Before December 2015, Bijie, which has a population of 9.2 million, was one of the most poverty-stricken areas in all of China. According to data retrieved from an Evergrande statement, the number of poor people in the city had reached 1,155,500 at the end of 2015. Backed by two of China’s most powerful political bodies, the Party Central Committee and the Chinese People’s Political Consultative Conference (CPPCC), on December 1, 2015, Evergrande commenced its support to Dafang County, with a non-reimbursable subsidy of 3billion RMB. In May 2017, Evergrande expanded its reach in Bijie by starting to support the rest six counties and three districts in Bijie with another non-reimbursable subsidy of 8billion RMB.
In a statement made available to journalists, the group said it wanted to help Bijie city “shake off poverty”. By the end of 2018, Evergrande says it would have helped 180,000 poverty stricken people in Dafang County alone do just that. To succeed, Evergrande did several things. First, they got the support of government at all levels, from federal to local by keying into the political vision of the Chinese Communist Party to eradicate extreme poverty by 2020.
Then they set up a task force of 2,108 trained foot soldiers who were dispatched into every county, town and village in Bijie to sensitise the people and prepare them for what was coming. The next thing was to devise a strategy and they came up with two things: build infrastructure and provide jobs.
To achieve the first part, they focused on relocating residents like Zhong Zhenying who live in remote, thickly forested mountainous areas without access to transportation, water resources, electricity or shelter from dangerous weather like bad storms. Working with the local government and propped up by public money, Evergrande helped to set up nine settlement areas for relocated people in 10 counties and districts and 50 new villages. These resettlement areas were equipped with modern public infrastructure like schools and community centres.
For the second part, which is no doubt linked to the first, they set out to build 80,000 vegetable greenhouses, introduce and breed 150,000 Angus cows and Simmental cows of high quality, build 600,000 mu fruit bases and 600,000 Chinese herbal medicine. All these projects, they calculated, would provide enough jobs and income to help lift 700,000 people from 200,000 households out of poverty.
As at August 2018, the company said it has built 60,980 vegetable greenhouses, introduced and bred 68,934 Angus and Simmental cows and built 323,000 mu fruit bases and Chinese herbal medicine bases. These industries, combined with Evergrande’s vocation training projects, have created more than 80,000 jobs. And “as one person gets employed, the whole family is lifted out of poverty,” the Evergrande statement said.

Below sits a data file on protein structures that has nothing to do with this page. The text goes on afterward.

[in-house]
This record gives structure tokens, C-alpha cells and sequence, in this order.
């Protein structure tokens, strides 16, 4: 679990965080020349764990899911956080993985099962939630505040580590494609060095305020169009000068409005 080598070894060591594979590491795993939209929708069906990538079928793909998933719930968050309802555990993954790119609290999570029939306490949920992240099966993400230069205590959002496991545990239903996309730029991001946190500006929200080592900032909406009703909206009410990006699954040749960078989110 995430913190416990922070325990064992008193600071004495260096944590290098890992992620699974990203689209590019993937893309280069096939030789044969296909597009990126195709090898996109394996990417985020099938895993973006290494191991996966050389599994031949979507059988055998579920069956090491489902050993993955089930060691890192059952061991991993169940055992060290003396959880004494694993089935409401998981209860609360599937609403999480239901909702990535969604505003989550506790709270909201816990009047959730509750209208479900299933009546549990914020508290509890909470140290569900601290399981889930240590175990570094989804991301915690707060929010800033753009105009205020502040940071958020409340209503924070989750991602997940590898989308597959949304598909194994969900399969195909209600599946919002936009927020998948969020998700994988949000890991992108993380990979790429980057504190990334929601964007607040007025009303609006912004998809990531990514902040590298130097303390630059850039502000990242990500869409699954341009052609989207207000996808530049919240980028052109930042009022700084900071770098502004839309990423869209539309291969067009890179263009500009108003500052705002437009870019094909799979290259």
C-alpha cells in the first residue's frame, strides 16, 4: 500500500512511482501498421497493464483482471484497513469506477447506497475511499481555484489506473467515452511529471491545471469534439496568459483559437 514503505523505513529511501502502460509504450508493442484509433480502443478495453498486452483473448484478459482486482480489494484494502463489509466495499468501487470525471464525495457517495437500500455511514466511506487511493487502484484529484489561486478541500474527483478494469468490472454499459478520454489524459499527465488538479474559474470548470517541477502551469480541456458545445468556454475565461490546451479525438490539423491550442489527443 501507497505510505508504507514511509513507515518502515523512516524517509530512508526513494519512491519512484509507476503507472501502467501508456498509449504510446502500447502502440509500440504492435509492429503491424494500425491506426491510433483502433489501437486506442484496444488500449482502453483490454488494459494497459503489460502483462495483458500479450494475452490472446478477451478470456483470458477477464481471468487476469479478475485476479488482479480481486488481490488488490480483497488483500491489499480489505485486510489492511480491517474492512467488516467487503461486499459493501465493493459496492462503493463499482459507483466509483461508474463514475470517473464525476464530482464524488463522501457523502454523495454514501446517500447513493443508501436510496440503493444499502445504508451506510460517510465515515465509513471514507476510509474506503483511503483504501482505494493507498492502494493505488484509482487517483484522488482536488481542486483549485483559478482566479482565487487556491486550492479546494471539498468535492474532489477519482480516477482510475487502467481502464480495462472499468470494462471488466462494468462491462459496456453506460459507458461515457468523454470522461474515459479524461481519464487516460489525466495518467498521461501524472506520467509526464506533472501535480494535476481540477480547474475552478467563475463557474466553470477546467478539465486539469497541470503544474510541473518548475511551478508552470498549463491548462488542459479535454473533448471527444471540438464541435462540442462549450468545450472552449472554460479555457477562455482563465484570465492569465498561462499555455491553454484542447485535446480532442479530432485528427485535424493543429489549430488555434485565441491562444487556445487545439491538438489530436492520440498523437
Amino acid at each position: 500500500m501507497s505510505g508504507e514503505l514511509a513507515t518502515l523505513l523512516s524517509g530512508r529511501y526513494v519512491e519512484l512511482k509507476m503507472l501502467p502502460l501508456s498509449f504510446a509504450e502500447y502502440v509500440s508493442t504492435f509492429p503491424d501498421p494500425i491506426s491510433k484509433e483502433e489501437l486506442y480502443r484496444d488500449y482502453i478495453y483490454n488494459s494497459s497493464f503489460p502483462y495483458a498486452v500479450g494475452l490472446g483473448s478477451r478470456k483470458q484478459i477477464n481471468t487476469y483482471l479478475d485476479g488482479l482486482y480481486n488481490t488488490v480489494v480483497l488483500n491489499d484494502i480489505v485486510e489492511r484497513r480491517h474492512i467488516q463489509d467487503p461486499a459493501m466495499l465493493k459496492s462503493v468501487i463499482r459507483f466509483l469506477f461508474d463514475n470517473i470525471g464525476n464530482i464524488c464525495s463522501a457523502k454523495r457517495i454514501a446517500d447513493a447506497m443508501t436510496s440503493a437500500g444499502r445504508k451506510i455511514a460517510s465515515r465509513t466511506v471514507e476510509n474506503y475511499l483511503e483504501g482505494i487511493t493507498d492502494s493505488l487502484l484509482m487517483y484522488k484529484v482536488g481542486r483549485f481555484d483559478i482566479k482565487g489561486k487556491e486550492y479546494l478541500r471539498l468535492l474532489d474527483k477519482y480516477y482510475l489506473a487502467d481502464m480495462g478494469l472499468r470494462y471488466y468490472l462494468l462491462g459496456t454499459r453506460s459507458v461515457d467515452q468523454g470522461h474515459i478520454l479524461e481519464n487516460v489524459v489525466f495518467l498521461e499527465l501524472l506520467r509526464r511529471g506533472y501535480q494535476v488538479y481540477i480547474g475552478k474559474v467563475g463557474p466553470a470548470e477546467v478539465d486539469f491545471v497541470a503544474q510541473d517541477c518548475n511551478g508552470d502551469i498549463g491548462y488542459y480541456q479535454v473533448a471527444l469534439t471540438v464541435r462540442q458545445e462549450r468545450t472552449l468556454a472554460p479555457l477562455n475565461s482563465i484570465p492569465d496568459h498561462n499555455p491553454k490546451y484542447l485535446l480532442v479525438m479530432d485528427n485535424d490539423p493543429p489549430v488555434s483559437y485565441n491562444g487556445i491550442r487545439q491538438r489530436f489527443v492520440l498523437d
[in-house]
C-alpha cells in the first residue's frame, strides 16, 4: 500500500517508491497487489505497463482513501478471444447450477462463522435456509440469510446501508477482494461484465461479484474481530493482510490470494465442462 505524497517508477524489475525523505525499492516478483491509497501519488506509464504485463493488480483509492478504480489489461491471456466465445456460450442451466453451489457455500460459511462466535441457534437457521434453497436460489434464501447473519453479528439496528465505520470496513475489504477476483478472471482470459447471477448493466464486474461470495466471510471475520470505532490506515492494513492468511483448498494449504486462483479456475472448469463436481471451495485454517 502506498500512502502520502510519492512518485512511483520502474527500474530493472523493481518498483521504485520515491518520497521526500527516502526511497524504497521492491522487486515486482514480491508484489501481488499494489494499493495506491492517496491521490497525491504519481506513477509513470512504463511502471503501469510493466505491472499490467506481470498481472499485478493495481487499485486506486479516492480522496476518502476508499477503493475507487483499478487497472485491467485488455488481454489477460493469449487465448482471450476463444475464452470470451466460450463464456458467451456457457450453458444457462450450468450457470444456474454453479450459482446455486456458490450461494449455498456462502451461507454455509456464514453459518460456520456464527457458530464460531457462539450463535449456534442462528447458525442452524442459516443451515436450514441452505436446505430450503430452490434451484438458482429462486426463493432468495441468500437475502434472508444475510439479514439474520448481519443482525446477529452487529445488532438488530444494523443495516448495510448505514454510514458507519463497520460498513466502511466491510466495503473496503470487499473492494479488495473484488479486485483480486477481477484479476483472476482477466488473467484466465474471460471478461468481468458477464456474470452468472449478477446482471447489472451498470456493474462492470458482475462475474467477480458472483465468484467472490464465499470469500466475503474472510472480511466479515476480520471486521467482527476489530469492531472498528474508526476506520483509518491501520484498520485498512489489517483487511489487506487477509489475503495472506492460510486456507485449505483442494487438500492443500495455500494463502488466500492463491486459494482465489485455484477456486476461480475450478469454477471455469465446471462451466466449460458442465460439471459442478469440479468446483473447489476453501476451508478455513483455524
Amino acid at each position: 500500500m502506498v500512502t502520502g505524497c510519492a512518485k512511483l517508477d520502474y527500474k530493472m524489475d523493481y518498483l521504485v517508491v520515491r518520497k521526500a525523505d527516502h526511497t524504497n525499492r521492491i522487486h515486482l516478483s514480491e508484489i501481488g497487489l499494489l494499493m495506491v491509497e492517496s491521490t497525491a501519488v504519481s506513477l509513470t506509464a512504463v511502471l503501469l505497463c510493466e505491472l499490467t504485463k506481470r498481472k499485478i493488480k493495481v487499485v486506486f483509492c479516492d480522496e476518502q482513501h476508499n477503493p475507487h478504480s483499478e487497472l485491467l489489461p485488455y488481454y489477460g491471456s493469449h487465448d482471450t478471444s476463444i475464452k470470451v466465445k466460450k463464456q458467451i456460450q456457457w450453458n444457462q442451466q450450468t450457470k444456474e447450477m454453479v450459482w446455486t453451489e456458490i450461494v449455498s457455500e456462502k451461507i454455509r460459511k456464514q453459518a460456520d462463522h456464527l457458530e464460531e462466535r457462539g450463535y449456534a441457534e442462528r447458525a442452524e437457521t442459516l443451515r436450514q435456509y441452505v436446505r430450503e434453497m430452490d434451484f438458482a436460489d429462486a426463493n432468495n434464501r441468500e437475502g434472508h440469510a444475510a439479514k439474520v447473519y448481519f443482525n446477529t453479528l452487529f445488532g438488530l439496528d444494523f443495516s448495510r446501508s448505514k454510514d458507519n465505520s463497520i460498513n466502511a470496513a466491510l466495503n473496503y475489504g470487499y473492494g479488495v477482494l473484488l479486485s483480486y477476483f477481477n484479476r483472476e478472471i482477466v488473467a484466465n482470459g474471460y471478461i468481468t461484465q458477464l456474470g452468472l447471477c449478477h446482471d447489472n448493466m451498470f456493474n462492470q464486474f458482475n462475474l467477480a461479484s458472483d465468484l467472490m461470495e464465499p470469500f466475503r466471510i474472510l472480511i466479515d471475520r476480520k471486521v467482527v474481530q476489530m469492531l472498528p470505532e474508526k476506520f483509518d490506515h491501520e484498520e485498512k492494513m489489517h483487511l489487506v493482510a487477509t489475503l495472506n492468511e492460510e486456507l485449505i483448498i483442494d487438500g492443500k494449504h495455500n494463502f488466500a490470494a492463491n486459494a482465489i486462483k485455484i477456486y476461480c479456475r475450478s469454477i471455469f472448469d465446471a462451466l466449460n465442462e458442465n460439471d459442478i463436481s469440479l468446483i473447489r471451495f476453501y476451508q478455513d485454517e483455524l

At an elevated platform that overlooks a vast stretch of kiwi fruit plantation in Haizi Village somewhere in Bijie, the Deputy Director of the State Council Poverty Alleviation Office, Chen Zhigang, shared some tips about why poverty alleviation had succeeded in Bijie. A passionate man with words, he noted that civil societies had been utilised to ensure that the people took responsibility for the development of their villages.
To combat poverty, he opined, it was not enough to give hand-outs to poor people. Instead, they should be empowered through employment. He said, “That’s why you need to create industries in the rural areas and make the people self-reliant. Haizi is a typical agriculture Village. But when we renovated their house, we also introduced agriculture products like the kiwi fruit which increases their income by ten times than when they just plant maize.”
This sort of creativity, in the long run, also leads to agricultural tourism, which will also help the people increase their income step by step, he said. Responding to a question on how difficult it had been to convince the people to adopt new practices and revamp their villages, Zhigang stressed that it was important to mobilise the people, to preach to them to help themselves to become self-reliant. “You need to educate them that they can change their own fate,” he said, “and our experience is that we use the way that people do things to help them do things.”
He explained that when the house renovations started, not every household was willing to cooperate. But after some model houses had been built and the result was there for all to see, the others stepped in. “We also show them blueprints of what the future can be if they work hard,” he said. “We facilitate tours to other successful villages. In that way, they realise that good things don’t just fall from the sky. You have to work hard to get it. So it happens that people want to compete with each other. Villages want to compete with each other. This is human nature and we use it to promote development.”